It has been posited that recent Latino immigrants may be at higher risk for involvement with driving while impaired (DWI) due to a failure of fully understanding the risks associated with DWI as a result of cultural norms from their countries of origin, including lax enforcement of DWI laws. Yet, the literature shows that, in general, Latino immigrants are less likely to drive while impaired than their U.S.-born counterparts, albeit DWI rates vary sharply by country of origin. Beyond these broad results, there is a scarcity of knowledge regarding the drinking and driving trajectories of recent Latino immigrants. A preliminary study conducted by this research team examined drinking and driving behaviors in a sample of Latino immigrants in Miami-Dade County, FL, approximately 7 years after immigration.
Results indicated that compared to the most established immigrants in the sample (permanent residents), undocumented immigrants were less likely to understand DWI laws, more likely to binge drink, and less likely to perceive the associated risks. Despite such elevated risk factors, undocumented immigrants were less likely to be involved in DWI events than permanent residents, in part because of their desire to stay undetected by law officers, but largely because of their limited access to cars.
Interestingly, our preliminary study found that riding with an impaired driver (RWID) was a rather prevalent risk even upon arrival. Given that it is not hindered by driving limitations, RWID constitutes a more immediate (and overlooked) risk for immigrants than DWI. Thus, our preliminary work suggests a picture in which Latino immigrants, despite some contributing risk factors, do not drive while impaired immediately after arriving to the country, but such behavior increases over time. Such a transition period offers an opportunity for early intervention to deter not only DWI but also RWID, as these behaviors are to some extent related.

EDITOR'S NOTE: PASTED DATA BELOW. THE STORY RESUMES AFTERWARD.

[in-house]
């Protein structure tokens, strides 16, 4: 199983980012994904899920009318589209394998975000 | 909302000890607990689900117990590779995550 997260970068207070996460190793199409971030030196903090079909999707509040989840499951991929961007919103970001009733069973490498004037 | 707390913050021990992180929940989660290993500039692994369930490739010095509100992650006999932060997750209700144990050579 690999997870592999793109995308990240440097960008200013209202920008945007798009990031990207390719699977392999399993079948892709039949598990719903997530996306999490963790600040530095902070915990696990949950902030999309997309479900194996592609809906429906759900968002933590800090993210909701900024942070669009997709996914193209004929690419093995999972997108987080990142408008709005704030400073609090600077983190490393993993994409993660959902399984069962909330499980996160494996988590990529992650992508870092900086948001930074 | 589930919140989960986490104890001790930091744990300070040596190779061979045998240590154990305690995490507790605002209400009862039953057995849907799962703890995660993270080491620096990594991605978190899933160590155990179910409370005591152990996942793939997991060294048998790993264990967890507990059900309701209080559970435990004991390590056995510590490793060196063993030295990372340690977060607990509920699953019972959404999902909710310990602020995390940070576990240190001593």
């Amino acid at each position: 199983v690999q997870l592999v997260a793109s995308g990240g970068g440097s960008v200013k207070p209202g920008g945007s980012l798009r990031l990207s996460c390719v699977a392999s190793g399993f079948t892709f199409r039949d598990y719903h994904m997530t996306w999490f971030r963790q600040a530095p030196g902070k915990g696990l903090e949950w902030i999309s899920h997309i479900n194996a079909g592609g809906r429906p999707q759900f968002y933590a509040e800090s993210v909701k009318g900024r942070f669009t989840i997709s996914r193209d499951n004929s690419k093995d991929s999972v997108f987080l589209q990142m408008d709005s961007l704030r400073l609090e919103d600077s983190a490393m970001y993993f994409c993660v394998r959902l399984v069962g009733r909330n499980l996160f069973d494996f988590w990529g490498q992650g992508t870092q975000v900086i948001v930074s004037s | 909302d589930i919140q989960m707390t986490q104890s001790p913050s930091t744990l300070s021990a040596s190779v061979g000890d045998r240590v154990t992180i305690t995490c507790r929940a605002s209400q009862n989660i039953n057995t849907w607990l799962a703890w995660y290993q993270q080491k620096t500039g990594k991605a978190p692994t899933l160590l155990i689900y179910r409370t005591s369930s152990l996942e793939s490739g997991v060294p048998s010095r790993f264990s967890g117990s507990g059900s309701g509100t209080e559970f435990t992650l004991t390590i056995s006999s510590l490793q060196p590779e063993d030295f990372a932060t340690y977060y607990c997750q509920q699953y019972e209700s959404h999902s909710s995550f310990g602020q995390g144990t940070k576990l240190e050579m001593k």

The current study will take advantage of the lessons learned from a cross-sectional exploratory study to provide a detailed examination of the DWI/RWID phenomena among recent Latino immigrants as they evolve from pre-immigration through their first 3 years in the United States. These initial years have been identified as a period of significant change and stress for immigrants that can determine future DWI/RWID outcomes. The ultimate goal of the study is to acquire a detailed understanding of the environmental, demographic, and sociocultural factors influencing the early adoption of DWI/RWID trajectories. This knowledge will be used to inform culturally relevant intervention strategies for preventing DWI/RWID in the target population.